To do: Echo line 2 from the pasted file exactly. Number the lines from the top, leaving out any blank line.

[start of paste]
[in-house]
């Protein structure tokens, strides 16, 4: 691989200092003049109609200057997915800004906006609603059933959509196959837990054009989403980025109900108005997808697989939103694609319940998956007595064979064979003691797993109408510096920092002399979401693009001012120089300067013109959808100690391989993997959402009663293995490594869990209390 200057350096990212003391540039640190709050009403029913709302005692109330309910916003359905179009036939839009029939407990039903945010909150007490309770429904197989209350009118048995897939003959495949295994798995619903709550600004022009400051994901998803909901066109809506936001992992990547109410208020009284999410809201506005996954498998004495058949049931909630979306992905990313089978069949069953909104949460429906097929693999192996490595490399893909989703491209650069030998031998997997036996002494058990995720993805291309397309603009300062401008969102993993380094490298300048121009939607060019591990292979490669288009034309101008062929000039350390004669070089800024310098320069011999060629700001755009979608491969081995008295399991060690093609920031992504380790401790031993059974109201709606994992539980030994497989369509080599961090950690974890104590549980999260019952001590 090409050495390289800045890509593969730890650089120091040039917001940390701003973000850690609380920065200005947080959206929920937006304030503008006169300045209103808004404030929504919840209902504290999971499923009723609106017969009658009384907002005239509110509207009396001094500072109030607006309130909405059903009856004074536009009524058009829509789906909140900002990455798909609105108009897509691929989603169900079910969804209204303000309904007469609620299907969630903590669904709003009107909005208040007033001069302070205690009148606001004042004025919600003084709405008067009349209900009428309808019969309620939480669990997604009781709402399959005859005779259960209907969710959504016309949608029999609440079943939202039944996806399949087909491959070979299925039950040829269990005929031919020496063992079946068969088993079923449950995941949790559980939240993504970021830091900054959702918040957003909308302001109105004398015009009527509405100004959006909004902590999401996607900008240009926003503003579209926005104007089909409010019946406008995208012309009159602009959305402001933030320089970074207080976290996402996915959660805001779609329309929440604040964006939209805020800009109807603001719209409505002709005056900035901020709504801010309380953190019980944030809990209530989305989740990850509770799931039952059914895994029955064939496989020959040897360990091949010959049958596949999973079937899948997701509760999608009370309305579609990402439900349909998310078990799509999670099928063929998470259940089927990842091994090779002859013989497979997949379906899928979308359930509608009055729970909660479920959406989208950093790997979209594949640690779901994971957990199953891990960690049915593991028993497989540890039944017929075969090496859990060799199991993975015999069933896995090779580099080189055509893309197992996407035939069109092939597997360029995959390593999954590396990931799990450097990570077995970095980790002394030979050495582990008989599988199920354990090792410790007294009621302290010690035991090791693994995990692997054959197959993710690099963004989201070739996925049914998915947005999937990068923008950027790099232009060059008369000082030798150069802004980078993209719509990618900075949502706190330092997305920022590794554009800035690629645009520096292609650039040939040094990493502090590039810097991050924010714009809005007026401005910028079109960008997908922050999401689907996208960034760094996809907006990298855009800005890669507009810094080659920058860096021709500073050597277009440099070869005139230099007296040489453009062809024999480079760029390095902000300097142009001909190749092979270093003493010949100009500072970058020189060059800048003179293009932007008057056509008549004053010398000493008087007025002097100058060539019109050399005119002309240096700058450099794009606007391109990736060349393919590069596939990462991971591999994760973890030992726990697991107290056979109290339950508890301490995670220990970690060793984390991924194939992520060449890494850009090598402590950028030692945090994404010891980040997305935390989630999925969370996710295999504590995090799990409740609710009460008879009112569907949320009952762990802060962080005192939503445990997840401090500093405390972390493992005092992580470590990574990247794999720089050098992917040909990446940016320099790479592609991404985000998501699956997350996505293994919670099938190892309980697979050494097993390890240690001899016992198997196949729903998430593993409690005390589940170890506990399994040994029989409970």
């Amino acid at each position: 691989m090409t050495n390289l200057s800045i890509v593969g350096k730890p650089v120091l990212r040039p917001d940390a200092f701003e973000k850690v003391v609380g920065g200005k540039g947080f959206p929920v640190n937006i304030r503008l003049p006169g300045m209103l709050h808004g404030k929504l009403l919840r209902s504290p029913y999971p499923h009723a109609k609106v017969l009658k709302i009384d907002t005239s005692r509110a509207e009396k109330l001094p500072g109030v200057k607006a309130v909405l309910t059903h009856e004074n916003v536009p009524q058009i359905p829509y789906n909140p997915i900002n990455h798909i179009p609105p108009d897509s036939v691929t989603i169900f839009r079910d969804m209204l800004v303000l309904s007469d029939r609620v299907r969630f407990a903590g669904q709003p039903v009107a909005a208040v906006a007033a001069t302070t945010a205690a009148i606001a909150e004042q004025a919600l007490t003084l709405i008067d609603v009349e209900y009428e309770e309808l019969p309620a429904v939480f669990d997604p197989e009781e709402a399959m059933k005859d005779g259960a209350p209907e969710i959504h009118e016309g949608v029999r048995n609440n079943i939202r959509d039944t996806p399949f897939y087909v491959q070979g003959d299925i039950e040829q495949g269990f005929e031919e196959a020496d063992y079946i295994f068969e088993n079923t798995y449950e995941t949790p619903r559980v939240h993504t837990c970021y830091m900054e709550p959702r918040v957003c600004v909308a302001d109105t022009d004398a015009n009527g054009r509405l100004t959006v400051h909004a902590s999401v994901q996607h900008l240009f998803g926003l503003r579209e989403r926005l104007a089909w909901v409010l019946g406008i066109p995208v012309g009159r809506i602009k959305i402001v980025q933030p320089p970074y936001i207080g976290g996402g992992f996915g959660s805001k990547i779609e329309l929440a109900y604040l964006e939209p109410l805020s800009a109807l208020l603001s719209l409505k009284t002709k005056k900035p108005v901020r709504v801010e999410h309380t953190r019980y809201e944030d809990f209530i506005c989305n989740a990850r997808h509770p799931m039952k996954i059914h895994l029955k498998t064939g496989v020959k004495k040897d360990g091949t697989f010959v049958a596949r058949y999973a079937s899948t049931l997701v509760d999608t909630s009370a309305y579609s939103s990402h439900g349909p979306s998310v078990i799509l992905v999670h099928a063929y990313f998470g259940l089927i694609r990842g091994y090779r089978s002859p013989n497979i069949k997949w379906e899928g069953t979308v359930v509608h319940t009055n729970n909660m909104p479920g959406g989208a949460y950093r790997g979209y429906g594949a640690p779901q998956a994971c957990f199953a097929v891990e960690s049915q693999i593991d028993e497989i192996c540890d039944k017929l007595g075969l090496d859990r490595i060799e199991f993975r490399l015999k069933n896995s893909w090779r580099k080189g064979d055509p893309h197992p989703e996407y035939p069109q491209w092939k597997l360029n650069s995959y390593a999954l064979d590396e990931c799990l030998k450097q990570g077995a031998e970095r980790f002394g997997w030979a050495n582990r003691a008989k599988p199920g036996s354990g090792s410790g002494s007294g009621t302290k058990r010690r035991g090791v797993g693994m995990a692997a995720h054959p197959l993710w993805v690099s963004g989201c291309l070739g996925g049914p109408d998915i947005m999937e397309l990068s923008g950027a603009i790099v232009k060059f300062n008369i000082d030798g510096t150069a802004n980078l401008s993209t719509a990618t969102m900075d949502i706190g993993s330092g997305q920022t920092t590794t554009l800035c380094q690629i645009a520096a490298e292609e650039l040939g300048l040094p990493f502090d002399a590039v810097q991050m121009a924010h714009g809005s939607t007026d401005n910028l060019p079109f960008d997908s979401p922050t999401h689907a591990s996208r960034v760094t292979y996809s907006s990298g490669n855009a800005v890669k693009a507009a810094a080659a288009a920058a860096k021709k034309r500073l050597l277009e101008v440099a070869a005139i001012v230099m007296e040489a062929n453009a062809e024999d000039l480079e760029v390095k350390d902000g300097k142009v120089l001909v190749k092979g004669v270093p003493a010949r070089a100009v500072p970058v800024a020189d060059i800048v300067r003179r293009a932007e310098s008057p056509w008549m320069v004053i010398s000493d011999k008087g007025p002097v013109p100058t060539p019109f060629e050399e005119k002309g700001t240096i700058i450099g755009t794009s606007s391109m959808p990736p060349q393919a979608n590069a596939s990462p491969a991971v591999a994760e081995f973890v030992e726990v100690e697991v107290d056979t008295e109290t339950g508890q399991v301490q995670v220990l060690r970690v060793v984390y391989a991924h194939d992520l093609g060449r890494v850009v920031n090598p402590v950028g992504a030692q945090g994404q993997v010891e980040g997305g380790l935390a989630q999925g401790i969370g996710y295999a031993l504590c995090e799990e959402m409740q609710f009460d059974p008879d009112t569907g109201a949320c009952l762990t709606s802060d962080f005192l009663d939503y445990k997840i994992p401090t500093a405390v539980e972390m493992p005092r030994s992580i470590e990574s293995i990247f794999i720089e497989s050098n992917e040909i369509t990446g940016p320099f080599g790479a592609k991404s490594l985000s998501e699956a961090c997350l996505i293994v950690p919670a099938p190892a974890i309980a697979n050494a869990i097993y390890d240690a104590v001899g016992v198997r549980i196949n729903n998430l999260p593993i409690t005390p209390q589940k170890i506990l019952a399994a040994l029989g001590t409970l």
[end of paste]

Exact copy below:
């Protein structure tokens, strides 16, 4: 691989200092003049109609200057997915800004906006609603059933959509196959837990054009989403980025109900108005997808697989939103694609319940998956007595064979064979003691797993109408510096920092002399979401693009001012120089300067013109959808100690391989993997959402009663293995490594869990209390 200057350096990212003391540039640190709050009403029913709302005692109330309910916003359905179009036939839009029939407990039903945010909150007490309770429904197989209350009118048995897939003959495949295994798995619903709550600004022009400051994901998803909901066109809506936001992992990547109410208020009284999410809201506005996954498998004495058949049931909630979306992905990313089978069949069953909104949460429906097929693999192996490595490399893909989703491209650069030998031998997997036996002494058990995720993805291309397309603009300062401008969102993993380094490298300048121009939607060019591990292979490669288009034309101008062929000039350390004669070089800024310098320069011999060629700001755009979608491969081995008295399991060690093609920031992504380790401790031993059974109201709606994992539980030994497989369509080599961090950690974890104590549980999260019952001590 090409050495390289800045890509593969730890650089120091040039917001940390701003973000850690609380920065200005947080959206929920937006304030503008006169300045209103808004404030929504919840209902504290999971499923009723609106017969009658009384907002005239509110509207009396001094500072109030607006309130909405059903009856004074536009009524058009829509789906909140900002990455798909609105108009897509691929989603169900079910969804209204303000309904007469609620299907969630903590669904709003009107909005208040007033001069302070205690009148606001004042004025919600003084709405008067009349209900009428309808019969309620939480669990997604009781709402399959005859005779259960209907969710959504016309949608029999609440079943939202039944996806399949087909491959070979299925039950040829269990005929031919020496063992079946068969088993079923449950995941949790559980939240993504970021830091900054959702918040957003909308302001109105004398015009009527509405100004959006909004902590999401996607900008240009926003503003579209926005104007089909409010019946406008995208012309009159602009959305402001933030320089970074207080976290996402996915959660805001779609329309929440604040964006939209805020800009109807603001719209409505002709005056900035901020709504801010309380953190019980944030809990209530989305989740990850509770799931039952059914895994029955064939496989020959040897360990091949010959049958596949999973079937899948997701509760999608009370309305579609990402439900349909998310078990799509999670099928063929998470259940089927990842091994090779002859013989497979997949379906899928979308359930509608009055729970909660479920959406989208950093790997979209594949640690779901994971957990199953891990960690049915593991028993497989540890039944017929075969090496859990060799199991993975015999069933896995090779580099080189055509893309197992996407035939069109092939597997360029995959390593999954590396990931799990450097990570077995970095980790002394030979050495582990008989599988199920354990090792410790007294009621302290010690035991090791693994995990692997054959197959993710690099963004989201070739996925049914998915947005999937990068923008950027790099232009060059008369000082030798150069802004980078993209719509990618900075949502706190330092997305920022590794554009800035690629645009520096292609650039040939040094990493502090590039810097991050924010714009809005007026401005910028079109960008997908922050999401689907996208960034760094996809907006990298855009800005890669507009810094080659920058860096021709500073050597277009440099070869005139230099007296040489453009062809024999480079760029390095902000300097142009001909190749092979270093003493010949100009500072970058020189060059800048003179293009932007008057056509008549004053010398000493008087007025002097100058060539019109050399005119002309240096700058450099794009606007391109990736060349393919590069596939990462991971591999994760973890030992726990697991107290056979109290339950508890301490995670220990970690060793984390991924194939992520060449890494850009090598402590950028030692945090994404010891980040997305935390989630999925969370996710295999504590995090799990409740609710009460008879009112569907949320009952762990802060962080005192939503445990997840401090500093405390972390493992005092992580470590990574990247794999720089050098992917040909990446940016320099790479592609991404985000998501699956997350996505293994919670099938190892309980697979050494097993390890240690001899016992198997196949729903998430593993409690005390589940170890506990399994040994029989409970």